An American baby who received worldwide attention for being injected with HIV tainted blood by his own father, has brought new hope to people living with the deadly disease.
The incident happened in 1992, when Brryan Jackson was just 11-months-old and his father, Brian Stewart, was working as a Phlebotomist (technician who is responsible for collecting blood samples from patients) at a hospital in St. Louis area, Missouri .
Jackson's parents had broken up shortly after his birth. It all began when Stewart denied paying child support, claiming that Jackson was not his son. However, DNA tests confirmed that Stewart was Jackson's father.
The boy's mother, Jennifer Jackson, had taken the infant to hospital for asthma treatment. The father, in a bid to avoid paying child support, reportedly stole some HIV-infected blood stored in the hospital and secretly injected it into the little boy, The Independent, reported.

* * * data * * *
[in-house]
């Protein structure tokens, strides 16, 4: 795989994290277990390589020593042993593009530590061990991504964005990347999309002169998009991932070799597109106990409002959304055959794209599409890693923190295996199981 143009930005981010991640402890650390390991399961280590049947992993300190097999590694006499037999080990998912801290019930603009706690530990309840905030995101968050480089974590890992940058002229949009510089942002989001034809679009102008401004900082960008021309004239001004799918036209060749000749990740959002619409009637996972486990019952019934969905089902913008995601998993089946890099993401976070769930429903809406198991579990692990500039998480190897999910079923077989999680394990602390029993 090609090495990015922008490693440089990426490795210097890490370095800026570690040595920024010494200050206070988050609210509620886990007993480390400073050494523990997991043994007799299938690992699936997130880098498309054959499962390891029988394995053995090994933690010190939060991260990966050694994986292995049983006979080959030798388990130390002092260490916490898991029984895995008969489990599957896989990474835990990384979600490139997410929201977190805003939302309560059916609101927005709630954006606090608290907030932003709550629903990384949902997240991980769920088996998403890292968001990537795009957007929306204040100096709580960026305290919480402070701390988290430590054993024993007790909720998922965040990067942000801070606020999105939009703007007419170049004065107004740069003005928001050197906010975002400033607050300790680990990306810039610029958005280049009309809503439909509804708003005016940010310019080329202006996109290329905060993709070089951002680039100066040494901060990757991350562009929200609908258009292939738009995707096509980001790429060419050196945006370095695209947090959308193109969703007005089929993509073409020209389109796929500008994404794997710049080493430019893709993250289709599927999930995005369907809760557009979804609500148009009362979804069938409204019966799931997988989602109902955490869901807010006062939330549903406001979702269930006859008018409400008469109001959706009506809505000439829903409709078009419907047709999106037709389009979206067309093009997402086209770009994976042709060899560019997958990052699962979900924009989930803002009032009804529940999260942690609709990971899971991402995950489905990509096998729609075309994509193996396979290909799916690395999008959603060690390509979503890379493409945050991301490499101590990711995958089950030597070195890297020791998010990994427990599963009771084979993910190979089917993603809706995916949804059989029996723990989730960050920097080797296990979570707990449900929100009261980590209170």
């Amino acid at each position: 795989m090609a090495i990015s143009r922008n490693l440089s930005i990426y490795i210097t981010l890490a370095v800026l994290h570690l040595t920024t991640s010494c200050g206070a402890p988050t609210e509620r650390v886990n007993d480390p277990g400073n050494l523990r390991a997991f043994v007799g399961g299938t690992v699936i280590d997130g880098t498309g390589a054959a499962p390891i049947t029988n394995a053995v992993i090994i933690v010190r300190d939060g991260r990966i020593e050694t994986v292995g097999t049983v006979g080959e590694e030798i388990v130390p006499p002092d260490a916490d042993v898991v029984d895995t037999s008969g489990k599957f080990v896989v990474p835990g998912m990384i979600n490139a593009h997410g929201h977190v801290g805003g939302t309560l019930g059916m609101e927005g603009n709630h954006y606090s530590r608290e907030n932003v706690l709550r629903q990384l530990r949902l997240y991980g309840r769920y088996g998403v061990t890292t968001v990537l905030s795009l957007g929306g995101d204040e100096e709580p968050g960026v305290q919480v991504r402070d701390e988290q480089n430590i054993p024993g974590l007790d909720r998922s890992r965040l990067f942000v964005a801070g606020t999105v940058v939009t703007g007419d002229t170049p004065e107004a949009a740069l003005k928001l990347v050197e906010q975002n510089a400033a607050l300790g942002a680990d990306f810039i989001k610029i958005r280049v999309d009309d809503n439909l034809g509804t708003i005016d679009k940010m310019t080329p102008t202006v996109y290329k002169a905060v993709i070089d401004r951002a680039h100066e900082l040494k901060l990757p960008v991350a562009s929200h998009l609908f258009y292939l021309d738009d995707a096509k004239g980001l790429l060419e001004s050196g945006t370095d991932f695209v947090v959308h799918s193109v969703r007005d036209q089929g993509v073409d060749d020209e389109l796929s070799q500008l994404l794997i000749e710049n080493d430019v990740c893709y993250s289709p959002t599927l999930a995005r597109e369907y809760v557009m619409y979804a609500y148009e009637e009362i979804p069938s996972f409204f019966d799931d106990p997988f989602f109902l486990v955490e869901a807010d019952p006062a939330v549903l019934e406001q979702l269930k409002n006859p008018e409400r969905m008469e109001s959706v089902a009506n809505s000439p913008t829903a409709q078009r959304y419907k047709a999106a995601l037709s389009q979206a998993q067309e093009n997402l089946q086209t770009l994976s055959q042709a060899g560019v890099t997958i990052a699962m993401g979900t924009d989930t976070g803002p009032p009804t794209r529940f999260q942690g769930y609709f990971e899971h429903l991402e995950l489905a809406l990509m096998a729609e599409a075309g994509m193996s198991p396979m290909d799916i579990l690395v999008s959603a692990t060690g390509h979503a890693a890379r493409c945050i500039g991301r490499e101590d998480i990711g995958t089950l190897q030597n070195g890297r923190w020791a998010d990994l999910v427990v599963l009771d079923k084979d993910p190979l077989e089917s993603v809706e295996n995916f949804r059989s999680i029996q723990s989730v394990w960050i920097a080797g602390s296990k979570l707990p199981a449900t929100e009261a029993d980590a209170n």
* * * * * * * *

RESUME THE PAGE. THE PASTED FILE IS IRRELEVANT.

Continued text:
The boy's health started deteriorating after the hospitalisation. Nobody could figure out the exact cause behind this occurrence until 1996, when the boy turned four years. Tests showed that Jackson had AIDS. Doctors and his mother were confused at the discovery as nobody in the family had the disease. They also eliminated other possibilities of contracting the diseases, including blood transfusions.
The boy's mother recalled an incident during the 1992 hospital stay. Stewart made a visit to the boy's room and asked his mom to get something to eat. The man then injected the boy with HIV blood blood. In 1999, Stewart was found guilty of first-degree assault and was sentenced to life in prison. Now, at the age of 46, he is still behind bars in a Missouri prison, Associated Press reported.
The AIDS diagnosis was the beginning of a series of difficulties. Jackson suffered a hearing loss, was in need of a tube to consume food and survived with the help of powerful drugs.
In 2009, during an interview with Associated Press, 18-year-old Jackson said he has forgiven his father.
"God wants us to forgive people," he said. "Am I going to make myself as low as he is? ... I've got to be the better person."
Jackson, today at 22, is a happy college student and is planning to pursue his dreams - either in a church ministry, politics or medicine, Fox2now reported.